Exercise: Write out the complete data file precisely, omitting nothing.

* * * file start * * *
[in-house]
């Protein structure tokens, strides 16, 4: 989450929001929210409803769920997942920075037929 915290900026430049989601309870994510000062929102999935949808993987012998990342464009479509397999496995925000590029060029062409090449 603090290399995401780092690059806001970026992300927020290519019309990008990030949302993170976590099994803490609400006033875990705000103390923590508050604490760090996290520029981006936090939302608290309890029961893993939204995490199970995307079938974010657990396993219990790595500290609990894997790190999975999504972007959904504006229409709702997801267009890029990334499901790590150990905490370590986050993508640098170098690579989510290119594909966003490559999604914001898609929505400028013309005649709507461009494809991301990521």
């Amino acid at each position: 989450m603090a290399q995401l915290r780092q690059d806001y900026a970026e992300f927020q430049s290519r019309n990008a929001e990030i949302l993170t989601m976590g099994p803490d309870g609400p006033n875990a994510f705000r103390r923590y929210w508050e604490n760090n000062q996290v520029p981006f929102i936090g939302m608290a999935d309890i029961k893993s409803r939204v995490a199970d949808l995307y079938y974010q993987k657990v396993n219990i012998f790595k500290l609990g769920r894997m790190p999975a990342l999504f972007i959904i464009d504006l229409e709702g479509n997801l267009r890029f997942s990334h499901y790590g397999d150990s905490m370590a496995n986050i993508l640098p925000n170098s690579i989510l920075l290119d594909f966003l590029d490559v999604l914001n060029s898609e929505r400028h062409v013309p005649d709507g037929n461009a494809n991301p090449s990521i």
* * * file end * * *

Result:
[in-house]
């Protein structure tokens, strides 16, 4: 989450929001929210409803769920997942920075037929 915290900026430049989601309870994510000062929102999935949808993987012998990342464009479509397999496995925000590029060029062409090449 603090290399995401780092690059806001970026992300927020290519019309990008990030949302993170976590099994803490609400006033875990705000103390923590508050604490760090996290520029981006936090939302608290309890029961893993939204995490199970995307079938974010657990396993219990790595500290609990894997790190999975999504972007959904504006229409709702997801267009890029990334499901790590150990905490370590986050993508640098170098690579989510290119594909966003490559999604914001898609929505400028013309005649709507461009494809991301990521």
């Amino acid at each position: 989450m603090a290399q995401l915290r780092q690059d806001y900026a970026e992300f927020q430049s290519r019309n990008a929001e990030i949302l993170t989601m976590g099994p803490d309870g609400p006033n875990a994510f705000r103390r923590y929210w508050e604490n760090n000062q996290v520029p981006f929102i936090g939302m608290a999935d309890i029961k893993s409803r939204v995490a199970d949808l995307y079938y974010q993987k657990v396993n219990i012998f790595k500290l609990g769920r894997m790190p999975a990342l999504f972007i959904i464009d504006l229409e709702g479509n997801l267009r890029f997942s990334h499901y790590g397999d150990s905490m370590a496995n986050i993508l640098p925000n170098s690579i989510l920075l290119d594909f966003l590029d490559v999604l914001n060029s898609e929505r400028h062409v013309p005649d709507g037929n461009a494809n991301p090449s990521i």